Writing Wednesdays

Today is my first “Writing Wednesday” of the year. I am working on getting back to writing more educational content, both for the benefit of my clients and those out there who read my writing on a regular basis. I have struggled with discipline in this area ever since I stopped posting YouTube videos quite as often. They were the weekly ritual and commitment that kept me dedicated.

Writing is one of those optional tasks that I would do in my best world, but one that if I don’t set aside an automatic time for throughout the week I absolutely will prioritize lower than everything else. It’s a task that makes the rest of the business tick – it gets my thoughts down on paper, it helps me feel like I’m creating something, and it advertises my existence to people who don’t yet work with my firm – yet, it feels so easy to let slip. As you can imagine, I feel an amount of guilt knowing that it hasn’t been done at times. I make excuses for myself to make that guilt go away. I remind myself the move has been difficult, that I have so many problems to help my clients solve, and that my personal creativity can be vented through other channels.

What Point Am I Making?

Writing is exactly like saving. It requires discipline and it works best if you make it non-optional. Savings are at the core of every single financial plan. You need to accumulate wealth in order to spend it on the big things that matter in the future – your first house, the life-changing vacation you’ve been wanting to take, and retirement all rely on your ability to save and set aside money for those purposes.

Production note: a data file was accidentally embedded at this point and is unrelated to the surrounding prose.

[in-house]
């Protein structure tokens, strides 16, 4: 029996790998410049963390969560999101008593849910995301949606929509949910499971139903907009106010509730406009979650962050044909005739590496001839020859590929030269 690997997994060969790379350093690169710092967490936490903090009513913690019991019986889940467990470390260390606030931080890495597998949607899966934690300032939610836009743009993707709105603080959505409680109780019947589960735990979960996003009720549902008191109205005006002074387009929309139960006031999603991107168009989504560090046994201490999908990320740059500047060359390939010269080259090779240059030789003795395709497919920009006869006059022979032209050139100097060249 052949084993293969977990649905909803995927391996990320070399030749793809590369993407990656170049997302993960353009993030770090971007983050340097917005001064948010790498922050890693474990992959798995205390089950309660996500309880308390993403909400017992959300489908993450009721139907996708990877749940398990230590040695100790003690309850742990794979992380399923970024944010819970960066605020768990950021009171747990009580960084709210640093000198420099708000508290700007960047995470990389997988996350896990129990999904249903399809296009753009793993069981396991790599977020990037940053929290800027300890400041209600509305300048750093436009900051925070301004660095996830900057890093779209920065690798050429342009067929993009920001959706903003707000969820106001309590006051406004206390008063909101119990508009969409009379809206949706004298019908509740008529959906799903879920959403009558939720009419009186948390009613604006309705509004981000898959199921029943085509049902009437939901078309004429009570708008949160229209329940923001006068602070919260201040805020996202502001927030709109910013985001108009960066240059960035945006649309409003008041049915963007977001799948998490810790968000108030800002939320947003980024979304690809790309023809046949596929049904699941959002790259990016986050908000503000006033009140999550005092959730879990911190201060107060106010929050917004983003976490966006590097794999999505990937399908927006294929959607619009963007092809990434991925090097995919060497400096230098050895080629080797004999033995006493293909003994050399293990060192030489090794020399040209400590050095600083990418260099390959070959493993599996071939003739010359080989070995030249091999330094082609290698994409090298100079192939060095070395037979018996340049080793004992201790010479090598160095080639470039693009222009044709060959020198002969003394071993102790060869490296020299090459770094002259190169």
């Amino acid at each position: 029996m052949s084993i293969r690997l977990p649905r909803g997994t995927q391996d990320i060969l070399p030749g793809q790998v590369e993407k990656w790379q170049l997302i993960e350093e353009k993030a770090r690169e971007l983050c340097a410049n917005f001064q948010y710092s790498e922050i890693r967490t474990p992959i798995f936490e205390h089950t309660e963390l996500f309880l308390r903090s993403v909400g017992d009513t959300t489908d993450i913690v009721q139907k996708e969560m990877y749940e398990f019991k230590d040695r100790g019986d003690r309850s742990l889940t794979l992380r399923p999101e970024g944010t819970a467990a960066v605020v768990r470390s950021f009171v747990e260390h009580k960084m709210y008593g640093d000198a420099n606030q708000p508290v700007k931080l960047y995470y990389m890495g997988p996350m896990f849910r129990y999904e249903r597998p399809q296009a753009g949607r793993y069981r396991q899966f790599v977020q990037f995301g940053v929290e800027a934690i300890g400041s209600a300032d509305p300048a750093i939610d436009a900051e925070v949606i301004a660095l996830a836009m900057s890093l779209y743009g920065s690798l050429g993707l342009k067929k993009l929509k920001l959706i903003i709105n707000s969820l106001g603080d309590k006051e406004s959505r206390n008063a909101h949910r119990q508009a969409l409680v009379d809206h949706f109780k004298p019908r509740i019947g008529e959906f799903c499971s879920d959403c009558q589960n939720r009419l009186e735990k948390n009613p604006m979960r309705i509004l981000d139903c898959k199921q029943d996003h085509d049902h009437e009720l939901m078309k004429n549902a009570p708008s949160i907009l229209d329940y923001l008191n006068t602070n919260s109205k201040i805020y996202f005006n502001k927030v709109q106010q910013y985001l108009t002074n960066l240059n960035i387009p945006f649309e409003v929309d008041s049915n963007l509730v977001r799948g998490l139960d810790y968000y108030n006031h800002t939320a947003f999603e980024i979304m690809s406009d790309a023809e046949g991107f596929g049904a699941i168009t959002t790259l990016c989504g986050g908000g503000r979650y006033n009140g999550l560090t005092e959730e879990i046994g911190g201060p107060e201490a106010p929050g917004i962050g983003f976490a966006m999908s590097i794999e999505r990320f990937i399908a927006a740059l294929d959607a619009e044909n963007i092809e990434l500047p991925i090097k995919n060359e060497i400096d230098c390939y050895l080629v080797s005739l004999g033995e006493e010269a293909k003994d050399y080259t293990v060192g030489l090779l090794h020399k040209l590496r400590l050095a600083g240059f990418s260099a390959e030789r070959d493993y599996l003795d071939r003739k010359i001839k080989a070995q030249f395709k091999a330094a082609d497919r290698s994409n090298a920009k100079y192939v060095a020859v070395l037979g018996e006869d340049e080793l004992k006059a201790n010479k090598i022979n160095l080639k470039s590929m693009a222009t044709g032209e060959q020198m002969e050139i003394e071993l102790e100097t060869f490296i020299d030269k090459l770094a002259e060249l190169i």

Just like writing, saving is something that you know you need to be doing. It’s the thing that you can ignore today while knowing that it’s not right for your future. If you aren’t saving while you’re young, you will feel a sense of regret that grows with the passage of time. I’ve seen it in clients who have great incomes and great lives, but can’t look forward to an easy and comfortable retirement because they haven’t denied themselves past luxuries in order to prepare for the future.

How to Bypass the Discipline Check

The cure is automation. Much like I’ve now set aside Wednesday mornings for writing, you need to set aside money automatically. Start with something small, even just a few percent of your salary going into the 401(k) will work wonders for your future. It will give you the options you want to have when you need resources.

I apologize for the short post and relating my temporary struggle to the much more nuanced challenge of saving some of your hard earned money. I just can’t resist following threads that occur to me, even when they might not be as tightly bound to others as they are to me. If you’ve tried automatic savings and found that you still can’t keep the money set aside, we should talk. Your future is important and should be free of regrets.

Book a time here.

See you next Wednesday.

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